Pope Accepts Wuerl’s Resignation as Washington Archbishop, but Calls Him a Model Bishop

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Pope Accepts Wuerl’s Resignation as Washington Archbishop, but Calls Him a Model Bishop

Pope Accepts Wuerl’s Resignation as Washington Archbishop, but Calls Him a Model Bishop

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Pope Accepts Wuerl’s Resignation as Washington Archbishop, but Calls Him a Model Bishop

VATICAN CITY — Pope Francis on Friday accepted the resignation of Cardinal Donald Wuerl, the archbishop of Washington, a moment many victims of clerical sexual abuse had hoped would demonstrate his commitment to holding accountable bishops who have mismanaged cases of sexual misconduct.

But instead of making an example of Cardinal Wuerl, who was named in a recent Pennsylvania grand jury report that accused church leaders of covering up abuse, Francis held him up as a model for the future unity of the Roman Catholic Church. The pope cited Cardinal Wuerl’s “nobility” and announced that the 77-year-old prelate would stay on as the archdiocese’s caretaker until the appointment of his successor.

In an interview, Cardinal Wuerl said that he would continue to live in Washington and that he expected to keep his position in Vatican offices that exert great influence, including one that advises the pope on the appointment of bishops.

Cardinal Wuerl had a reputation as a reformer before the Pennsylvania grand jury report in August detailed widespread clerical abuse over many decades. The report included accounts of Cardinal Wuerl’s poor handling of accusations against priests when he was the bishop of Pittsburgh, mentioning his name more than 200 times.

The report said Cardinal Wuerl had relied on the advice of psychologists to permit priests accused of sexually abusing children to remain in the ministry.

The Archdiocese of Washington on Friday released a letter from Francis, saying that Cardinal Wuerl had sufficient evidence to “justify” his actions as a bishop and to “distinguish between what it means to cover up crimes or not to deal with problems, and to commit some mistakes.”

“However,” Francis’ letter added, “your nobility has led you not to choose this way of defense. Of this, I am proud and thank you.”

By making it clear he thought Cardinal Wuerl had served the church well, Francis sent yet another mixed message to abuse survivors on an issue that has troubled his papacy and threatened his legacy.

Francis became pope in 2013, appointing a commission to advise him on safeguarding children, creating a tribunal to try negligent bishops and speaking of a “zero tolerance” policy for offending priests.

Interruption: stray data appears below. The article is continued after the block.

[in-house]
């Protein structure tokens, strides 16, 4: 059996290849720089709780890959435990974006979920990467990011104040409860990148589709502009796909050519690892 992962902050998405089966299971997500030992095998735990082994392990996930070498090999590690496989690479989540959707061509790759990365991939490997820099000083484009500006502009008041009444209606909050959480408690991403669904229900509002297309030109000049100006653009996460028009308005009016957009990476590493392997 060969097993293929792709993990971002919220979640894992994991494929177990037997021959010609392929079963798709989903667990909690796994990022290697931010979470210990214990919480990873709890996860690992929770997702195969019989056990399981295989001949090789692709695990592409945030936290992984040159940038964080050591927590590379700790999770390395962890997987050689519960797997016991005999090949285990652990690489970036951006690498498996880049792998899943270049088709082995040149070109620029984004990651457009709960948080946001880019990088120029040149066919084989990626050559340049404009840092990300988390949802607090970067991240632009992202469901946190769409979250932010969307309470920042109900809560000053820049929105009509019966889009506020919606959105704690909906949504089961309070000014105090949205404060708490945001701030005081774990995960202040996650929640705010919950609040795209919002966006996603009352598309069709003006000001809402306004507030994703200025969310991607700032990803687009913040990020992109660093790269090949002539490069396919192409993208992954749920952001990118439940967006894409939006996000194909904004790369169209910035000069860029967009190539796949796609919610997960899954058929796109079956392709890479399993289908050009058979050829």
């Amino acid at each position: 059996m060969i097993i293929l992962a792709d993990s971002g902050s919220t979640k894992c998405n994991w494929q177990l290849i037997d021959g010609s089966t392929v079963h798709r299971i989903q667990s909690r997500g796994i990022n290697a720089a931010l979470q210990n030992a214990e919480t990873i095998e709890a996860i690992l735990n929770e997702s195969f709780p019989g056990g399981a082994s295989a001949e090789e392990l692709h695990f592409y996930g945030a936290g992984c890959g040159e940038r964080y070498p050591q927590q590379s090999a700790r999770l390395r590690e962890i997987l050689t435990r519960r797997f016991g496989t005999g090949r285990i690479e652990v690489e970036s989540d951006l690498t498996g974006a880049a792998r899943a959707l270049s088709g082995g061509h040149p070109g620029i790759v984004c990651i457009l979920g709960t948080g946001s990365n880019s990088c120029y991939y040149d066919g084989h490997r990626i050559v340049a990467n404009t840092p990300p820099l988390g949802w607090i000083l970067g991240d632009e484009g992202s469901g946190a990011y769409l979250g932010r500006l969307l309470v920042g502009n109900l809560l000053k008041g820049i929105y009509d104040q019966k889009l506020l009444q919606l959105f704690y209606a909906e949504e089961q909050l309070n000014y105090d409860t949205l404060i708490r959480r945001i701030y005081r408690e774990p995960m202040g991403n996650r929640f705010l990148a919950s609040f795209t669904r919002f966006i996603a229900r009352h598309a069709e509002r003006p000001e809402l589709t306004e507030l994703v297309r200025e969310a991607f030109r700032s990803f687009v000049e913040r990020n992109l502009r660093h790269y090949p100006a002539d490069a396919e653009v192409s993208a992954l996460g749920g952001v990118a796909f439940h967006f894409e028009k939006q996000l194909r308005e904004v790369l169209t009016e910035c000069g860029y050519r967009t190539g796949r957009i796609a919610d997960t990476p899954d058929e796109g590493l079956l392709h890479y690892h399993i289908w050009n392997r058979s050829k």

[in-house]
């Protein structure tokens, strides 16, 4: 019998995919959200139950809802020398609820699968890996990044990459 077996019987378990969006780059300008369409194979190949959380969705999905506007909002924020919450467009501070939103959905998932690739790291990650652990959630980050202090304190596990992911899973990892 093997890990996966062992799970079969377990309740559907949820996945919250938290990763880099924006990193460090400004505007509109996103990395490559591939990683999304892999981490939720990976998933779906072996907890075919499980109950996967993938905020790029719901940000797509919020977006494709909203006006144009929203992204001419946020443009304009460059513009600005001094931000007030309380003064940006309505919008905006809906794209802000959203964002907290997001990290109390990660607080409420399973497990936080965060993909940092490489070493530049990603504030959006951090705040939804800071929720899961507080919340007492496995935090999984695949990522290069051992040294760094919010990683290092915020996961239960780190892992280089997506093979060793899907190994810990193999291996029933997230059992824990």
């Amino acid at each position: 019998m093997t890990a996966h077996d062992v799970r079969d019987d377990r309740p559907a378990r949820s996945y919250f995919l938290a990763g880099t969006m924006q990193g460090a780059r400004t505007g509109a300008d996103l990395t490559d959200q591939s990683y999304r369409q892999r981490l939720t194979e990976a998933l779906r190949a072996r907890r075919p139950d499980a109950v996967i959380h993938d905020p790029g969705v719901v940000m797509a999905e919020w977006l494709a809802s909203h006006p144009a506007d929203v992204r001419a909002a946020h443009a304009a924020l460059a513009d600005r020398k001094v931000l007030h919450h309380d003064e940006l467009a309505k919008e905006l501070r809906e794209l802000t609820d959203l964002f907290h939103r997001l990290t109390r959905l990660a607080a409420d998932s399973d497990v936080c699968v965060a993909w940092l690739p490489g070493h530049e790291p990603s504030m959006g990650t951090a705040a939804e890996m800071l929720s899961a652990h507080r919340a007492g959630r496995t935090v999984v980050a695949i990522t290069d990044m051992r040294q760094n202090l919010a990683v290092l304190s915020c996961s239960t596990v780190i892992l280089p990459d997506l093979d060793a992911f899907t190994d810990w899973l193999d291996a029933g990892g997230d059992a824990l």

But critics say the pope has delivered more talk than action. Francis seemed to reveal a blind spot on the issue this year by initially defending Chilean bishops against accusations that they had covered up abuse. He later listened to the survivors, said he believed them and started removing bishops.

The erosion of Cardinal Wuerl’s standing was compounded by his association with his predecessor as archbishop of Washington, Theodore E. McCarrick. He recently stepped down from the College of Cardinals over accusations that he had molested an altar boy decades ago and coerced seminary students to share his bed.

In an extraordinary letter released in August, the Vatican’s former ambassador to the United States, Archbishop Carlo Maria Viganò, accused Francis of covering up inappropriate behavior by Cardinal McCarrick and called on the pope to resign.

In the weeks since, Francis has alluded to Archbishop Viganò’s letter, to which he has said he will not respond, by speaking of the devil’s role in trying to divide the church. He seemed to do so again in Friday’s letter, warning against the “sterile division sown by the father of lies who, trying to hurt the shepherd, wants nothing more than that the sheep be dispersed.”

Francis saw Cardinal Wuerl as that shepherd, a force for unity. The cardinal’s Sept. 21 request that the pontiff accept his resignation reflected his dedication to “procure the good of the people entrusted to your care,” Francis wrote.

Cardinal Wuerl called the pope’s letter a “very, very beautiful” recognition of his effort to put his flock before himself, but added that the pope, in choosing his replacement, would select a bishop who began serving after the American church adopted new guidelines in 2002 to prevent and punish abuse.

He said he was “stepping aside to allow for new leadership that doesn’t have this baggage.”

Cardinal Wuerl had previously offered his resignation at age 75, as is customary in the church, but he was allowed to stay on in Washington, where he had served since 2006. In accepting his resignation now, Francis asked that Cardinal Wuerl remain as the apostolic administrator of the archdiocese.

Cardinal Wuerl, who is considered a moderate and a supporter of Francis’ style of papacy, spoke in the interview about the constructive role he hoped to play at the annual meeting of American bishops in Baltimore in Nov. “We are going to each be asked to speak our mind on what we think needs to be done,” he said.

And as a member of the Congregation for Bishops, Cardinal Wuerl will still shape the American church for decades to come by helping to pick its bishops.